Although we went on with our lives, it was always in the back of our minds as unfinished business. In a way it was Damocles’ sword hanging over us. We never knew when, or if, the news would come but we knew when and if it did, all the emotions would come roiling back and we’d be thrown into 1991 again. To live with that for 28 years is exhausting. If it had never been solved, it would have been a shadow over us the rest of our lives.

Laura Yarborough, Sarah’s mother

First case ever to use genetic genealogy to generate investigative leads

The pioneering use of genetic genealogy in 2011 to generate forensic intelligence on the 1991 Sarah Yarborough homicide was an inauspicious start to what has become a revolution in human identification. The Yarborough homicide was the first known instance where direct-to consumer (DTC) DNA test data was used to generate investigative leads for a cold case, opening the door for countless others that have since been solved using genetic genealogy. The case presented unexpected twists, including a link between Sarah’s killer and passengers on the Mayflower.

The 1991 murder of 16-year-old Sarah Yarborough of Federal Way, Washington remained unsolved for 28 years. A member of the Federal Way High School drill team, Sarah was murdered and sexually assaulted on the grounds of the high school in December of 1991. The murder sent shockwaves throughout the school and the community.

A world class effort goes cold

Sarah Yarborough was the all-American girl next door. Her murder frustrated King County law enforcement for nearly 30 years and deeply affected the tight knit community of Federal Way, Washington.

The community banded together to build a memorial in her honor which still stands today at Federal Way High School. Sarah’s grandfather facilitated the donation of a state-of-the-art computer system so that the thousands of tips pouring in could be organized and tracked by law enforcement.

Washington State Patrol Crime Lab DNA scientist Jodi Sass was a new DNA analyst in 1991 who worked tirelessly on the case. Anytime a new suspect sample was obtained she rushed the results, to no avail. The investigators, scientists and media kept the case alive over the years. Nobody was going to give up on finding justice for Sarah.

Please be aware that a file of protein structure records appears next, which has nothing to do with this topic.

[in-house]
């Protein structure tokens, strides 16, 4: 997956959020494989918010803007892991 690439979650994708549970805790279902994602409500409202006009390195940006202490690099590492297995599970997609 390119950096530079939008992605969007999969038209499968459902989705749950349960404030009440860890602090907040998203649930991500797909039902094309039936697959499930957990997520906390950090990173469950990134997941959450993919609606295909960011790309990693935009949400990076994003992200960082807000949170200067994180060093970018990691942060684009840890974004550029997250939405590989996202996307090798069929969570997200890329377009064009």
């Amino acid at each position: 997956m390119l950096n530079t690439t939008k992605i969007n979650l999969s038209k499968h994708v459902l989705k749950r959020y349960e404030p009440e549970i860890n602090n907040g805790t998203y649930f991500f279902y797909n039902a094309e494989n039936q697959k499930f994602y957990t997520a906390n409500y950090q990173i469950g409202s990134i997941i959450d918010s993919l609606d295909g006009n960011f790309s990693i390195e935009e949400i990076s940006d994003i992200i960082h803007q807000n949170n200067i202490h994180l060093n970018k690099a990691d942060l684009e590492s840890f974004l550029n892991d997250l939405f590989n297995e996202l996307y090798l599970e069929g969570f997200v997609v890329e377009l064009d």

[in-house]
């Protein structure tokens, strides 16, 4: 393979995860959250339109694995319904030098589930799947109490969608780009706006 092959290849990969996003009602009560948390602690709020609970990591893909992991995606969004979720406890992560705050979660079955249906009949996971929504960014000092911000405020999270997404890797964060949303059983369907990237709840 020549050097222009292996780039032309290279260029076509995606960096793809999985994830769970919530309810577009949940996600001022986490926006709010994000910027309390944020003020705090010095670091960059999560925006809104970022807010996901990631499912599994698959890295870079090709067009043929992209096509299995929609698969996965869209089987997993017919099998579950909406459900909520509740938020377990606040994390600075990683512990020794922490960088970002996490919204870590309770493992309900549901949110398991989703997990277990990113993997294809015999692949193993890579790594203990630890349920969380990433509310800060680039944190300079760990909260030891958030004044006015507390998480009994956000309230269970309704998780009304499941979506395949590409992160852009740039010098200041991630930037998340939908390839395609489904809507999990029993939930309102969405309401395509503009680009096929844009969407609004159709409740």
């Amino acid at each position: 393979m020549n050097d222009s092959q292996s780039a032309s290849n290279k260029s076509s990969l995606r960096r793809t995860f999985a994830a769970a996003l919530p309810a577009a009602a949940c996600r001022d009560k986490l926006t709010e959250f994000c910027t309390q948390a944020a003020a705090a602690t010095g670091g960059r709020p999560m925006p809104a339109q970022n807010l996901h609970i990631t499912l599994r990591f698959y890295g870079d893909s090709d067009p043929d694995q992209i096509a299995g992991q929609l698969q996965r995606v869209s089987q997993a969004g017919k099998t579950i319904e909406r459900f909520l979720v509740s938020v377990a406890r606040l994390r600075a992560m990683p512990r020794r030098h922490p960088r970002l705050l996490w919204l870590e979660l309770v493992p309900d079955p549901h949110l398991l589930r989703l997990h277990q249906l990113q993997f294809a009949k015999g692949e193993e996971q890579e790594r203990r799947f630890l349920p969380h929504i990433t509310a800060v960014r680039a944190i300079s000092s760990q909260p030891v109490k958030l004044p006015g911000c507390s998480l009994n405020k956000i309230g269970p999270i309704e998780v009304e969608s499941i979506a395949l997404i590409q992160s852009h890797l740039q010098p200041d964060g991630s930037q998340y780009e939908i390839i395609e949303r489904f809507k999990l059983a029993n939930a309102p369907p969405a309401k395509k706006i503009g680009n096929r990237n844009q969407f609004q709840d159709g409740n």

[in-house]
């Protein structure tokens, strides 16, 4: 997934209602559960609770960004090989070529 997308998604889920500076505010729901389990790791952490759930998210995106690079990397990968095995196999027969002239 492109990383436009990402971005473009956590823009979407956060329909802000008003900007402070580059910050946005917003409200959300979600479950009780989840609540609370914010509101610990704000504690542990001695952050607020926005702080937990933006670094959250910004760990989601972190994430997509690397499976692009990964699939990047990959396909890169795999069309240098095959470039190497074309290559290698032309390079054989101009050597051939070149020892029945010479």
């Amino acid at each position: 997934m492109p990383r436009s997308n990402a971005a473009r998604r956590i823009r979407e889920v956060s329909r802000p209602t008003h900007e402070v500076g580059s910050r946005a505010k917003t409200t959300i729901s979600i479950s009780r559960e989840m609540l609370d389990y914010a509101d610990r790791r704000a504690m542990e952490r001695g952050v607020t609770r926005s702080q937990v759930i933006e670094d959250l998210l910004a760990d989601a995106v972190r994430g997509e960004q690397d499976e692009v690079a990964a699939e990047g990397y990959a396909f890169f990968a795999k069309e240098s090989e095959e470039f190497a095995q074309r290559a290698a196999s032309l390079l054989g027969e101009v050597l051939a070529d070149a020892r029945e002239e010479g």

Everyone involved in investigating her murder felt a deep sense of responsibility to solve her case. Detective Jim Doyon took over the case early on. The well-respected homicide investigator was a legend in the sheriff’s department and part of the Green River Killer task force. As time passed without a suspect being identified, the stark reality began to sink in that this was not going to be an easy case to solve.

The case had all of the solvability factors that investigators could ask for: a single source male profile;  two eyewitnesses who provided a sketch along with a detailed description of the suspect. Tremendous media attention generated thousands of leads. The Washington State Police Crime Laboratory routinely ran the profile in state and national CODIS databases. It was also run through Interpol. Between 200-300 hundred individuals were swabbed, yet no suspect was identified.

And the case went cold.

A memorial plaque was erected in front of Federal Way High School to honor the memory of Sarah Yarborough. (Ted S. Warren/AP photo)

DNA has linked the suspect all the way back to the family of Robert Fuller, who was related to two people who came to the U.S. on the Mayflower. Unfortunately for law enforcement officials, Fuller first settled in Salem, Mass., in 1630. With no forwarding address to work from, the latest information does at least give police a new starting point…

Tim Newcomb, TIME - Jan. 11, 2012

Connection to the Mayflower